However, this has come at a cost - Mata spent 13 games on Tahm Kench - due to the team’s reliance on Deft, and his carry potential. Deft's recent playoffs games have not gone well for him, as he's been repeatedly caught out in crucial situations, so he'll need to rectify that with the help of Mata. Deft’s most impressive performances and statistics come on traditional AD carries as well as his Mordekaiser - interestingly enough his Vladimir has a 0% win rate with 2 games played. Where Mata has to save and facilitate Deft, Lehends has been able to set up for his team on champions like Morgana and his signature, solo queue special Shen, where, instead of playing around his ADC, he supports Tarzan to invade and challenge other junglers with impunity.
Getting to the team fight stage differs wildly between the two teams. Tarzan has relied on his jungle dominance with Trundle, working together with Chovy’s Zoe often to open up leads by putting opposing mid-jungle duos so far behind they cannot recover. They then regularly take this lead around the map - such as powering up Viper in the bottom lane or opening up Sword for a teleport play. Where Chovy and Rather have been able to play roaming or pressure-based mid laners, Ucal has been steadfast in his team fight strength priority. Boasting a massive champion pool, Ucal has looked dominant on champions like Zoe, Azir, Swain, Ryze, and Yasuo. His ability to deal an enormous amount of damage - such as his infamous 1404 DPM game against the Afreeca Freecs on Yasuo - while also dying relatively few times and remaining consistent makes Ucal the perfect candidate to stand up to the snowballing strength of Griffin. Ucal may be one of the few mid laners able to stand up to the onslaught of Tarzan and Chovy, and with the assistance of Score, he should be able to perform to the same level as their last two encounters with Griffin, where they managed to beat Griffin on both occassions.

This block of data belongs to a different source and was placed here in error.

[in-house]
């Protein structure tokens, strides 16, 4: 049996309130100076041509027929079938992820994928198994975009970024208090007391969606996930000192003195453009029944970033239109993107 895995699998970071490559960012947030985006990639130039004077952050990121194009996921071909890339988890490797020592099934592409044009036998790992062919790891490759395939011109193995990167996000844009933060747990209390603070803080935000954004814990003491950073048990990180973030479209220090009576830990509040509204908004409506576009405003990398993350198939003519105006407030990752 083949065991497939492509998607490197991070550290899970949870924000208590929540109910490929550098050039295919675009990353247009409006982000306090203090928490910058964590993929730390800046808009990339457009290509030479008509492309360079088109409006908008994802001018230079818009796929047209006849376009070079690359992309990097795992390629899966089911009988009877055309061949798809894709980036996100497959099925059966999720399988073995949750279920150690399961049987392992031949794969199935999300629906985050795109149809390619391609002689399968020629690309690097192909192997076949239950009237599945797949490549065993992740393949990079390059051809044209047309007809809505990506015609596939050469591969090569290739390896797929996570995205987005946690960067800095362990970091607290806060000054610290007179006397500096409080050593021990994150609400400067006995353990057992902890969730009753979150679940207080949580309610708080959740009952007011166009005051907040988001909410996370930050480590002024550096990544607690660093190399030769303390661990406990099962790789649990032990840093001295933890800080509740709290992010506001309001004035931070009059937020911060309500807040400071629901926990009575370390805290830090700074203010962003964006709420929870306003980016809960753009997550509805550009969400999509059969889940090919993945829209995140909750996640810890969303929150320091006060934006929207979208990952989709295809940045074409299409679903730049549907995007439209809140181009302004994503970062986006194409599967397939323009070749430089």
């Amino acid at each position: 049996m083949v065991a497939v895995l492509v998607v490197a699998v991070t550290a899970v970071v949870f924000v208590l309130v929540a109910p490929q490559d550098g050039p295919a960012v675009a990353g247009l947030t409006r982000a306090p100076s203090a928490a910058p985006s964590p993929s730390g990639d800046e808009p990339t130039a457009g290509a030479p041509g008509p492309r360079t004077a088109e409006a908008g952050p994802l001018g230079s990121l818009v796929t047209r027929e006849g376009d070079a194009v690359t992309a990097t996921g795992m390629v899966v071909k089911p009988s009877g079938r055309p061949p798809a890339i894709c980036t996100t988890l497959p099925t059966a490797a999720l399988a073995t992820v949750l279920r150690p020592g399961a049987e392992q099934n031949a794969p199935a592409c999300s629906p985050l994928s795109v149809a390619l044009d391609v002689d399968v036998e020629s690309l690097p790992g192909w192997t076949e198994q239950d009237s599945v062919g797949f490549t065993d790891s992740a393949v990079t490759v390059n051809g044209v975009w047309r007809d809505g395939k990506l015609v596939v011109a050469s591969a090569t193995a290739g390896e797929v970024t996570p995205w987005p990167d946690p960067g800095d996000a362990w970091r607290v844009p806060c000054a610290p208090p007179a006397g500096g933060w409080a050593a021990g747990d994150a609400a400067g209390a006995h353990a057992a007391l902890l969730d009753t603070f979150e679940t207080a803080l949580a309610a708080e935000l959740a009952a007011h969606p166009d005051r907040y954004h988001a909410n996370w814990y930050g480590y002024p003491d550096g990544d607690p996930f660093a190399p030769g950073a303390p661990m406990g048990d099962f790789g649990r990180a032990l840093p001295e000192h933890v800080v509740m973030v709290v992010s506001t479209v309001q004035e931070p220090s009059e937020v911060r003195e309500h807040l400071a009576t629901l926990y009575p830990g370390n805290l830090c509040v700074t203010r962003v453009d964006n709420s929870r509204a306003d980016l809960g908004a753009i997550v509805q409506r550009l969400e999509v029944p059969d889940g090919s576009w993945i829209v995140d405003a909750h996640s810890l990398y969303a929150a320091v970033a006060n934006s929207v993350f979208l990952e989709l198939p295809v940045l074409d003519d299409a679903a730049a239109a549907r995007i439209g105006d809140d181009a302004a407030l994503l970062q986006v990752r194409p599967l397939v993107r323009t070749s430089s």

A New Look Korea
Where Griffin and KT differ in some ways, they together represent a ‘new look Korea.’ The removal of items like Sightstone and Tracker’s Knife has born a new playstyle in the LCK - one with a team fight focus. The LCK’s top teams have been able to team fight on par with LPL teams - highlighted by KT’s dominance at Rift Rivals against teams like Invictus Gaming. Both Griffin and KT Rolster have proven stellar at team fighting, whether it be through experience and a more stable playstyle on KT’s side or sheer mechanical skill and surprisingly strong macro play in the case of Griffin.
Both teams have strengths in similar positions - hyper carry botlaners, young, mechanically gifted mid laners, and dominant junglers - while each team has a unique strength on the opposing side of the map in Smeb for KT and Lehends for Griffin. The match for the Summer final can be expected to be KT’s to lose, given the team’s immensely strong roster and their ownership of the head to head record against Griffin this split. Yet, the magic and power of Griffin’s legendary run cannot be understated, and the excitement of seeing such a young team lift the trophy will undoubtedly make the stakes much, much higher.
Whichever team is the champion, KT Rolster is still guaranteed to play at the world championship - but a domestic title is something that has eluded the organization since 2014 Summer - when KT Arrows pulled off a massive upset against Samsung Blue. However, Griffin’s victory secures them a title in their debut season, a ticket to Worlds, and entry as the first ‘Royal Road’ team since Cloud 9 in 2013 Summer - something that will likely never happen again as League of Legends teams become more entrenched in the scene. LCK viewers will as always be the winners and as the final season of League of Legends involving OGN draws to a close, the final matches of Summer 2018 could end much like 2014 Summer did - with a razor-sharp, underdog team taking down the old guard once again.